“This feels like homeless porn,” I said to the other women in the outreach van.

It felt like all those pictures of the ruination of Detroit, the desolation of its once ornate and grand places, the degradation of churches and train stations. Whole magazines were devoted to Detroit’s jeweled rubble, prefacing the accusation on everyone’s lips: How could they have let this happen?

The homeless encampment is in our city near a major thoroughfare, across the street and around the bend from a McDonald’s where the people who live in these tents gather for coffee and where they wait for the Street Angels outreach van to come three times a week – Tuesday, Thursday, and Sunday.

When we parked on the street near McDonald’s, our ‘customers’ came out to the van one by one to get a sack with a hot dinner and a bag lunch, gloves if they needed them, or maybe a clean pair of pants or a roll of toilet paper. There were several men and two women. The men were different ages, in varying states of distress. Some were new to homelessness, you could tell, and others wore their experience like a second skin; it had become really who they are.

One of the women was a person I’d met in the warming station several weeks ago when it was bitter cold; she always looked, as I described her last night to my companions, as if she were on her way to the office. Instead, every morning, after she awoke from sleeping on the church gymnasium floor she straightened herself up and went to work at a laundromat.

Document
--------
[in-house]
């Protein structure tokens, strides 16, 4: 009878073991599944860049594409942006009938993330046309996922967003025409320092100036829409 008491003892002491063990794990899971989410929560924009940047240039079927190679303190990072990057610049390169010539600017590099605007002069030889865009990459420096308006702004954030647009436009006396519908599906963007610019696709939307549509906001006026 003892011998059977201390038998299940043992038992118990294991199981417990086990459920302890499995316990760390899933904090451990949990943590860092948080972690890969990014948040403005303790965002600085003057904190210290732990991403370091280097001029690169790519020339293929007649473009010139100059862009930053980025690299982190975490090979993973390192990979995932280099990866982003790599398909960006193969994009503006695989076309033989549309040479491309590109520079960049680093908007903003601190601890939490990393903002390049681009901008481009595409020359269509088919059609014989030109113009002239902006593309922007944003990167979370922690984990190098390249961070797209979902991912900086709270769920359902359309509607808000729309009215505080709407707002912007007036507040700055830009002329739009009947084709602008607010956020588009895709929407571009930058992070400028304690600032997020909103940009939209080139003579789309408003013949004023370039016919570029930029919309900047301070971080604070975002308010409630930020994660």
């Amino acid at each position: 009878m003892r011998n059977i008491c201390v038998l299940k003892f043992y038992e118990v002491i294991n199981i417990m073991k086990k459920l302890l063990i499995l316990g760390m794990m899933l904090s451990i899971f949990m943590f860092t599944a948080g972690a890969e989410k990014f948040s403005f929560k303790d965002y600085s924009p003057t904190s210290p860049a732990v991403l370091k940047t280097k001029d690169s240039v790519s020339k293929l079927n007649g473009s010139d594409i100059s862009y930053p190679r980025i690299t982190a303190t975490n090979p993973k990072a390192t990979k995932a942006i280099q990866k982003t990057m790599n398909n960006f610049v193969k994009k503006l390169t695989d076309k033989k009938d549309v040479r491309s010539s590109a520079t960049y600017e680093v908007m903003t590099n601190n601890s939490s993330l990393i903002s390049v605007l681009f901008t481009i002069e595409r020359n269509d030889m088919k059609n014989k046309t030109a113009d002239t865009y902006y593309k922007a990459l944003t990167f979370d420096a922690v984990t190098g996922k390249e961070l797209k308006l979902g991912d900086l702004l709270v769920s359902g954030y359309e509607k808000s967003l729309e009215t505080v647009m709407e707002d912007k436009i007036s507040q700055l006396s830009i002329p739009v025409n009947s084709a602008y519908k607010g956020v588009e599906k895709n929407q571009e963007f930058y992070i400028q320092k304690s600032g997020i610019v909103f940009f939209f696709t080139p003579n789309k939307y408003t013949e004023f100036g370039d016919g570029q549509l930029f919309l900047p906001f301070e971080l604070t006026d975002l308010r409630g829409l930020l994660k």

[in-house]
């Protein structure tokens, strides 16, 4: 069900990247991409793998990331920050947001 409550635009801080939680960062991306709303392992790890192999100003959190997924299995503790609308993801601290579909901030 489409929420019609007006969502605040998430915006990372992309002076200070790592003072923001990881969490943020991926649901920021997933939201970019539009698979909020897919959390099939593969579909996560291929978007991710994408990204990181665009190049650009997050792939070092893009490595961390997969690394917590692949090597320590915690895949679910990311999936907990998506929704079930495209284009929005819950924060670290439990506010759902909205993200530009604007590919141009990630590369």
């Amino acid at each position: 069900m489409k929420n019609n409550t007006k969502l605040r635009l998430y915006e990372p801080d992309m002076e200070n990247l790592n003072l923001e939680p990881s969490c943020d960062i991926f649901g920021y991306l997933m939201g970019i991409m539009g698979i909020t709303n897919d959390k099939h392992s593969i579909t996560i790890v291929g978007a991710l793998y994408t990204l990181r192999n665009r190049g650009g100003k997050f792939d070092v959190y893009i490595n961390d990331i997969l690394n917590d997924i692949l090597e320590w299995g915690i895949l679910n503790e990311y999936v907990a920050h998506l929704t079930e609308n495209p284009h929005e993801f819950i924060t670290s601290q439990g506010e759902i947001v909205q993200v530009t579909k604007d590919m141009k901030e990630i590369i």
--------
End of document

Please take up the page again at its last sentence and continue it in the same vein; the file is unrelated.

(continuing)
I asked her once where she would have stayed had she not come to the warming room. “With my friends,” she answered and I thought to myself, maybe her pride won’t let her tell me where she would really have been staying. Because if she had friends to stay with, why would she have come to this place to sleep?

She came because it was too cold to stay in her camp with her friends.

That possibility had never occurred to me, mostly because even after so many years of studying homelessness, sifting through data, and writing long funding proposals, I am ignorant. I had ascribed to them an ‘otherness’ that set them apart from what ‘regular’ people would do. What would regular people do? They would form groups, create families, arrange mutual aid, look out for each other, have friends.

When I snapped the picture, I wondered, is this a pitiful thing? Am I taking the picture to show my friends that I’ve gone places where people are living in tents? Is this encampment shameful? Is this homeless porn? Or is this something else?

Could it be a picture of resilience? Maybe. All I know is that it isn’t the pitiful sight it would have been to me several months ago now that I know about the woman living there with her friends; it is more complex, deeper, more significant, more meaningful. And more challenging for me to understand.

Curfew in Milwaukee

Tell the kids to come home

It’s dark out there

There are cars driving fast

And people with guns

Tell the kids to come home

Sit still on the couch

Listen for the army

And hold their breath

Tell the kids to come home

Put on their pajamas

Draw pictures with markers

And pretend they are small

Tell the kids to come home

Remind them what happened

Say the whole long story

And give them hope